X hits on this document

265 views

0 shares

0 downloads

0 comments

40 / 79

34

2011

DISHONORABLE DISPOSAL

can use parametric estimating to define the material composition within each vessel and the estimated value of recyclable materials that were dumped at sea.

Referencing Appendix B, the 2001 Rand Report recovery indices, and the current commodity price index, one can estimate the total material value lost over the past decade to the Federal government’s ocean dumping programs. With 95 vessels weighing a combined 674,318 tons, only 9% of which was waste, 613,629 tons of material was recyclable, worth an estimated

$611,849,180.

Essentially,

the

Federal

government dumped more than half a billion dollars at sea without accounting for any material value loss. On top of this astonishing figure, the Navy also paid substantial amounts to conduct each ocean dumping exercise.

The USS ARLINGTON is under construction using steel salvaged from the September 11, 2001 attack on the Pentagon. The sister ship, USS NEW YORK, was partially constructed of salvaged steel from the Twin Tower site, and the USS SOMERSET was partially constructed using steel from the crash site of Flight 93. Reusing salvaged scrap materials from retired naval vessels to build the new fleet would not only give tribute to those lost and those who served, but it would also reduce environmental impacts associated with primary metals mining to respect the needs of future generations. Image Source: Northrop Grumman Shipbuilding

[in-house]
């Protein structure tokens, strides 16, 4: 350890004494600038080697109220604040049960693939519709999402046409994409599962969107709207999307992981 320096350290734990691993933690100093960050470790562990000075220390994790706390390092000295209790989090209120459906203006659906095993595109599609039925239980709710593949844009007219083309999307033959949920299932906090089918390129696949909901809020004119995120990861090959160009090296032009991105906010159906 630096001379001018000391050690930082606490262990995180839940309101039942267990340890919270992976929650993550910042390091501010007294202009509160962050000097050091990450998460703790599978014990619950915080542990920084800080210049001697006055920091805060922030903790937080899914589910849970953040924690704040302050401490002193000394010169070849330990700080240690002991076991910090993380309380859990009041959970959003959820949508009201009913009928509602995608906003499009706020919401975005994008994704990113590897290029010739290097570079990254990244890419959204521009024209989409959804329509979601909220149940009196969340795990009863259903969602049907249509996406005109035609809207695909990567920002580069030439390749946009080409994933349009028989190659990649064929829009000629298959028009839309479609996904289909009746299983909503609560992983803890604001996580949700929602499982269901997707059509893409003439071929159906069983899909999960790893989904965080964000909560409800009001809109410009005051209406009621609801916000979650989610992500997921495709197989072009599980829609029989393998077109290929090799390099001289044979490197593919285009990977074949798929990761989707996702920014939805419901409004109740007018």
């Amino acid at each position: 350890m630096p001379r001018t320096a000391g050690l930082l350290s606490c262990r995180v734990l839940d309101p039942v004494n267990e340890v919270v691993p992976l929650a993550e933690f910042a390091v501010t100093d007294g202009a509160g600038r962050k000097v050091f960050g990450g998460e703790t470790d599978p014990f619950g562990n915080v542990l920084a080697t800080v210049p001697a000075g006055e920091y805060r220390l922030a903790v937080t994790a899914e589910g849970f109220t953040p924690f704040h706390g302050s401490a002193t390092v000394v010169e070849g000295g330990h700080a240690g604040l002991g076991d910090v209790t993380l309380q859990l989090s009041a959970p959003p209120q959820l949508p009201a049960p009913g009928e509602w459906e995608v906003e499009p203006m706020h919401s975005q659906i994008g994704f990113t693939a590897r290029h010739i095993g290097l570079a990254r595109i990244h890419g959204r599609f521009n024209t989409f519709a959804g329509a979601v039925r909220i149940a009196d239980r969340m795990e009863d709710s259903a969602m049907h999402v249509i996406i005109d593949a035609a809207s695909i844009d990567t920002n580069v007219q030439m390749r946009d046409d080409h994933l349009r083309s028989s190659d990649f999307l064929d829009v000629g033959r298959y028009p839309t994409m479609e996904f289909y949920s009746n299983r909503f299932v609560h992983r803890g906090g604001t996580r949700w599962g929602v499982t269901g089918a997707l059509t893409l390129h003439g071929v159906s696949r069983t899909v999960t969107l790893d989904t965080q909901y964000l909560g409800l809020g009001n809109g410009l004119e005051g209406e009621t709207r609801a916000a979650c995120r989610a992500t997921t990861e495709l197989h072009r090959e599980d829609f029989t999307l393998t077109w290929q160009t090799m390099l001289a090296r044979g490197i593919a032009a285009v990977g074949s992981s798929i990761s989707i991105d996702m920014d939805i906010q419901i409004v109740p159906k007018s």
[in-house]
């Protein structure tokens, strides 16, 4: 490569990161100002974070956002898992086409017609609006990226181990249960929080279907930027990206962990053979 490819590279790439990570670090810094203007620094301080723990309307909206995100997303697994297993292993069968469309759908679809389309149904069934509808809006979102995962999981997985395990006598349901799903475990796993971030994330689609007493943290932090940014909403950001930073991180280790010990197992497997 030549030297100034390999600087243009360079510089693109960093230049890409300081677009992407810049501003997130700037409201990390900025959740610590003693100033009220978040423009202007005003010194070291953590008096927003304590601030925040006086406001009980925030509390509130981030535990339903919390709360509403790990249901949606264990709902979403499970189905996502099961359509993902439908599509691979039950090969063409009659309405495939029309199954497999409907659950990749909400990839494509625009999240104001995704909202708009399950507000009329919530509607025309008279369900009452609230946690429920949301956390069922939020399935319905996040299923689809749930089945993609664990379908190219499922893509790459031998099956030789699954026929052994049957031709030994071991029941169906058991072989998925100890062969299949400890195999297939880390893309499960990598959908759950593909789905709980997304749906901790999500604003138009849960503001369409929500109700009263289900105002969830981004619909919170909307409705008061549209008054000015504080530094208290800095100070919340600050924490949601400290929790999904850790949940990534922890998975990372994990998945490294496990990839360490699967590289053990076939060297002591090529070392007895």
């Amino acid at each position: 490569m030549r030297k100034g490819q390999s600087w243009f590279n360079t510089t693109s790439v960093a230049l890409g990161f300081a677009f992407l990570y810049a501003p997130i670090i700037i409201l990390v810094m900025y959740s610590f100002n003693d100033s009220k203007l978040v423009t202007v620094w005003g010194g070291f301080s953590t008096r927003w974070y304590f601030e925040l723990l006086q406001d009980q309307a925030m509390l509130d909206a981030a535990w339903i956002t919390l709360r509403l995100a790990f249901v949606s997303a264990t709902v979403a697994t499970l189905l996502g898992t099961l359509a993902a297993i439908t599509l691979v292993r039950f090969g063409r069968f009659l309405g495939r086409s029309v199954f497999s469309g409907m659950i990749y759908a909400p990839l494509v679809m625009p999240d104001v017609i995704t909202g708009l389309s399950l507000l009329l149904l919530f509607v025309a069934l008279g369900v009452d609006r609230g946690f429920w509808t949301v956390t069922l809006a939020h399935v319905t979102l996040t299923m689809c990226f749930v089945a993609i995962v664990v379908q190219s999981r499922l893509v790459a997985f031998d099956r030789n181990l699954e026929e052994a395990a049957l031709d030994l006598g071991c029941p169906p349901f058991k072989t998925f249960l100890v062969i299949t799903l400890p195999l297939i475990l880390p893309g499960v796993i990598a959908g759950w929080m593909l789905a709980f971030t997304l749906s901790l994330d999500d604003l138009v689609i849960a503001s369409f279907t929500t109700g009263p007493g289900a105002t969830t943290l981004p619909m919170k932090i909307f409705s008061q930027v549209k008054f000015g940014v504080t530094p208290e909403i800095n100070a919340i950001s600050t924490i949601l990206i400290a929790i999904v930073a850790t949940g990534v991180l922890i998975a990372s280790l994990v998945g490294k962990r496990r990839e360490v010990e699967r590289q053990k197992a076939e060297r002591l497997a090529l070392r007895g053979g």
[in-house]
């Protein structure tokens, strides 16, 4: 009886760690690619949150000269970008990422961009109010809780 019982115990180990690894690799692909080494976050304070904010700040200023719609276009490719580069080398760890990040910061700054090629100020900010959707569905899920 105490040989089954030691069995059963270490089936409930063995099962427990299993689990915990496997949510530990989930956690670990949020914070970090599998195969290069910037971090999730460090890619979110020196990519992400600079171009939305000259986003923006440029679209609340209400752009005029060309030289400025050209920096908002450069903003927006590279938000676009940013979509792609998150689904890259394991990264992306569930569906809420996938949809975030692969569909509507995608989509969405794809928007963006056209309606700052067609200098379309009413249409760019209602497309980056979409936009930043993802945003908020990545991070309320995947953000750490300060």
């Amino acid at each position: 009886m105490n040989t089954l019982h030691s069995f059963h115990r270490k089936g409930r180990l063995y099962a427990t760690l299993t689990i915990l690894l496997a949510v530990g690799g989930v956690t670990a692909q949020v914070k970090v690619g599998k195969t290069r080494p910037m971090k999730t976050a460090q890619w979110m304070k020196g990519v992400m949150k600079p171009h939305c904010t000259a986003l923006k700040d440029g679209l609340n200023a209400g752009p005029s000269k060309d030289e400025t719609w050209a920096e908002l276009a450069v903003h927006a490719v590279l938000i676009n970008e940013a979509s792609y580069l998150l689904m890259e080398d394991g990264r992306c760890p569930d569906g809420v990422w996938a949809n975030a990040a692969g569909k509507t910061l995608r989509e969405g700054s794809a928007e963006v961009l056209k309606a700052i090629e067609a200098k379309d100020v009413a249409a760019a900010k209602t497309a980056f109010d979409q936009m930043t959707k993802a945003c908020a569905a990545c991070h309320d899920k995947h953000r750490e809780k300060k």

Ferrous

% of Total Vessel Light Displacement*

79%

Material weight (ldt)

532,711

Commodity Price Index

$400/ton

Aluminum

Copper & Copper Alloys

Lead

Waste

Total

4%

4%

4%

9%

100%

Table 5: Vessel Composition and Material Value of Vessels Dumped at Sea 2000- 2010

26,973

26,973

$3.60/pound

$1/pound

26,973

$2/pound

60,689

$0

674,318

Material Value

$213,084,488

$120,837,786

$217,508,014

$60,418,893

$0

$611,849,180

Note: 2,240 pounds = 1 long ton

  • *

    Percentages sourced from the 2001 RAND Report, Disposal Options for Ships

See Appendix B for list of vessels

Air Pollution Costs

The ocean disposal of naval vessels discards valuable material that would otherwise be recycled to reduce virgin resource extraction and refining and related CO2 emissions, as

discussed in the previous section. Under a cap and trade model, carbon is a factor in assigning monetary value to various activities. Increasing value is assigned to activities or products that

BASEL ACTION NETWORK

Document info
Document views265
Page views265
Page last viewedFri Jan 20 16:19:03 UTC 2017
Pages79
Paragraphs3362
Words32498

Comments